What Your Loved One Can Expect in Treatment

The thought of your loved one entering into treatment can feel intimidating, overwhelming and even scary. We’re here to take the fear of the unknown out of the equation and answer your questions about what addiction rehab is really like.
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What comes to your mind when you picture rehab? For most people, the only reference they have of addiction treatment is movies or popular TV shows. Unfortunately, those portrayals are often negative, 28-day-only, misrepresentations of what rehab really looks like for those with a substance use disorder. 

So what is it really like? What can your loved one honestly expect when entering into treatment? We’re here to answer a few of the most commonly asked questions. 

How does rehab work?

Addiction treatment is individualized to each person’s unique situation. If necessary, it can involve detox as well as inpatient rehab or outpatient treatment programs.

To start, your loved one will receive an assessment by a licensed professional to determine what services are most appropriate for their particular clinical needs. Regardless of the type of recommended treatment, core treatment components may include:

  • Group therapy
  • Individual therapy
  • Educational sessions 
  • Integrated mental health services
  • Specialized focus groups
  • Twelve Step fellowship
  • Wellness activities
  • Spiritual care services 

The key component of how rehab works is that your loved one partakes in these services substance-free. When they no longer have substances in their system masking other issues—trauma, other mental health disorders, relationship issues, etc.—they can truly begin to break down the walls separating them from long-term sobriety. 

What can my loved one expect in addiction treatment?

The steps taken and services provided in addiction treatment all depend on each individual’s needs and required level of treatment.  

Residential treatment—also referred to as inpatient treatment:

This level of treatment begins with detox on a medical unit. Your loved one is safely monitored by licensed health care professionals 24/7 as they go through this process. On the medical unit, they may receive medications to safely and comfortably detox from the substance or substances they’ve been using.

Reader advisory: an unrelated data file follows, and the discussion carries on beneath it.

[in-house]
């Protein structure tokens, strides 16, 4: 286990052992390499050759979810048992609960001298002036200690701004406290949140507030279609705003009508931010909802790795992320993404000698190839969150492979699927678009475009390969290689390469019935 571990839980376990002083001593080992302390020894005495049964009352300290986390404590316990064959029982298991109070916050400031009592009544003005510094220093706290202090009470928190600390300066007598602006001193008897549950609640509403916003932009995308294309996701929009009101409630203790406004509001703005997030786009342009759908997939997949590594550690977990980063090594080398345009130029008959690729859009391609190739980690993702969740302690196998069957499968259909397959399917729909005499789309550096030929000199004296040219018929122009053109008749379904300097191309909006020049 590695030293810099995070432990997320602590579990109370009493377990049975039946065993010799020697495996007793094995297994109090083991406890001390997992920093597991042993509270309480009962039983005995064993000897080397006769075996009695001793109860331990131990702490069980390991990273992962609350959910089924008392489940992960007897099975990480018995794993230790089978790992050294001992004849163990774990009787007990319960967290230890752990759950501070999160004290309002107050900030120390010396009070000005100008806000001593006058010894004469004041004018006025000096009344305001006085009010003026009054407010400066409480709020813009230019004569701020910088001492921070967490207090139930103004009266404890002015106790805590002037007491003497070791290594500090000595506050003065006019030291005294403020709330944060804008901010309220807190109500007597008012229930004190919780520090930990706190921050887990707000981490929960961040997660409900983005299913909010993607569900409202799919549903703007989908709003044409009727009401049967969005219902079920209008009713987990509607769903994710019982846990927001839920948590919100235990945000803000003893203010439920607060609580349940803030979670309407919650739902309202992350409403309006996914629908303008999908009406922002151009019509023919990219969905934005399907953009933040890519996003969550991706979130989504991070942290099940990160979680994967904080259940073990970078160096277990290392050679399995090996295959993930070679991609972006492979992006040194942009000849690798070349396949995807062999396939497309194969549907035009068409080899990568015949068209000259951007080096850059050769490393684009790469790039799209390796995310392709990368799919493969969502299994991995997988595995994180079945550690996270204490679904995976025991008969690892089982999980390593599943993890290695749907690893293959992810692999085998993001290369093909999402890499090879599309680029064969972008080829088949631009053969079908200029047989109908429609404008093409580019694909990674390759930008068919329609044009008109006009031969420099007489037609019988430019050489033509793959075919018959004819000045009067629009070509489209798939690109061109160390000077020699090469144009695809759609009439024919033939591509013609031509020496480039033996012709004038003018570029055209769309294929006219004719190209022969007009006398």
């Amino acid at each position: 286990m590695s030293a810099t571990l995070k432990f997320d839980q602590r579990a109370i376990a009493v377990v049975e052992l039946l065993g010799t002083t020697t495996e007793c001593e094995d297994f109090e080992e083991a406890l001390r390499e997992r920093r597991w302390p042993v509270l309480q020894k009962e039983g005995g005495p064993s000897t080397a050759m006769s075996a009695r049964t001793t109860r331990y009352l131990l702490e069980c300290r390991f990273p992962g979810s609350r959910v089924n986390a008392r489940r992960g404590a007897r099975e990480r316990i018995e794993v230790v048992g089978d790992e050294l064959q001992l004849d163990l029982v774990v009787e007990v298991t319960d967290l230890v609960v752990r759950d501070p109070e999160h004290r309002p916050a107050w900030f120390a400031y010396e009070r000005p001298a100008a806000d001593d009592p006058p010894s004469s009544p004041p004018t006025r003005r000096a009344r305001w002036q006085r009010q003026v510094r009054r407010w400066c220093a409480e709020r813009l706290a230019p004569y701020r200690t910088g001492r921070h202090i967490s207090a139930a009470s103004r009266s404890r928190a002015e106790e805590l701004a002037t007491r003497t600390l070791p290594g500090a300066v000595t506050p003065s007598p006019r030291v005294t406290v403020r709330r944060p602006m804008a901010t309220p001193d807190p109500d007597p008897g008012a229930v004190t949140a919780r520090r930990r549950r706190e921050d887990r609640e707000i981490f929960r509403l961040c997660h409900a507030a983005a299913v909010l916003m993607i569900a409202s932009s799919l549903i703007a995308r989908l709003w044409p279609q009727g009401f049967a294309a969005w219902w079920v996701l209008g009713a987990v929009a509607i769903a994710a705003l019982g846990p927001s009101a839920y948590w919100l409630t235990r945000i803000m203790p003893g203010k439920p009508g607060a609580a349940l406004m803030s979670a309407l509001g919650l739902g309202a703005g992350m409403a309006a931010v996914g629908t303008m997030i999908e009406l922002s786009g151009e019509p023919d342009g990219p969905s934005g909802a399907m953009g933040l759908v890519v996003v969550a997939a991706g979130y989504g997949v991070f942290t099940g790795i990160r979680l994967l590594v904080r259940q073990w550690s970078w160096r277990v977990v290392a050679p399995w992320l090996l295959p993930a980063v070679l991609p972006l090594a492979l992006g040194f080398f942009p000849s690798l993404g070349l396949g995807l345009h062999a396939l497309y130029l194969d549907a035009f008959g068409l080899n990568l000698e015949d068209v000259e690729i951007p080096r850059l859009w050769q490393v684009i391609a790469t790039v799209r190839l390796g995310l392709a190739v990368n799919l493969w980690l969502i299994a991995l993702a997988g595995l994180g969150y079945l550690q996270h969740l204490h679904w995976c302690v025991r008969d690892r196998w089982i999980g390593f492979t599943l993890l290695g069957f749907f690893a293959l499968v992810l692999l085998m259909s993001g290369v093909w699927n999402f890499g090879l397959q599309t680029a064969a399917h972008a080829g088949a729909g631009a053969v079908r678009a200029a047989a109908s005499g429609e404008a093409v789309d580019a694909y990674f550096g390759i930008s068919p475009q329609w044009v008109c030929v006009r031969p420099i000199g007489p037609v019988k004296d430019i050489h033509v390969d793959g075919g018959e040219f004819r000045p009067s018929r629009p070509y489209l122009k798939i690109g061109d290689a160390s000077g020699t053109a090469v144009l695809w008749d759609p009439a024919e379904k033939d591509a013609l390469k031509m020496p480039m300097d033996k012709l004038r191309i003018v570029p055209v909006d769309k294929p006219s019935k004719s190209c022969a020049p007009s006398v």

After detox, they’ll be transferred to their treatment unit where they’ll be assigned a room and roommates. Private rooms are not an option. Addiction is a disease that feeds off of isolation and recovery is rooted in fellowship. Each day your loved one will receive a copy of the day’s treatment schedule, which is also designed to their specific needs. If needed, they may continue receiving medical services while on their treatment unit.

Outpatient treatment: 

If outpatient treatment is right for your loved one, they’ll receive many of the same services as inpatient services—just less frequent. This level of care is often recommended after an inpatient stay as your loved one learns to manage their own recovery. For an added level of recovery support, sober living is often paired with outpatient treatment. 

Regardless of the level of rehab, your loved one can expect to be treated in a safe place where they’ll be met with dignity and respect. 

How do rehab treatment programs help my loved one become and stay sober?

Whether in an inpatient or outpatient rehab program, your loved one will learn what addiction really is—a chronic disease. Through rehab, they’ll be given the tools needed to help them manage that disease. And they’re empowered to do this in a stigma-free and judgment-free environment.  

Various substance use disorder professionals will determine how much time your loved one needs to spend in rehab to further their chances of long-term recovery. The professionals review each person’s clinical milestone progress, adjust their program accordingly and determine the appropriate length of their stay. 

Some may transition from more intense levels of care to lower levels of treatment as they learn to manage their own recovery, and rely less on clinical interventions. As they progress, they’ll learn about the triggers that increase their chances of a relapse event and strategies to avoid them in their everyday lives.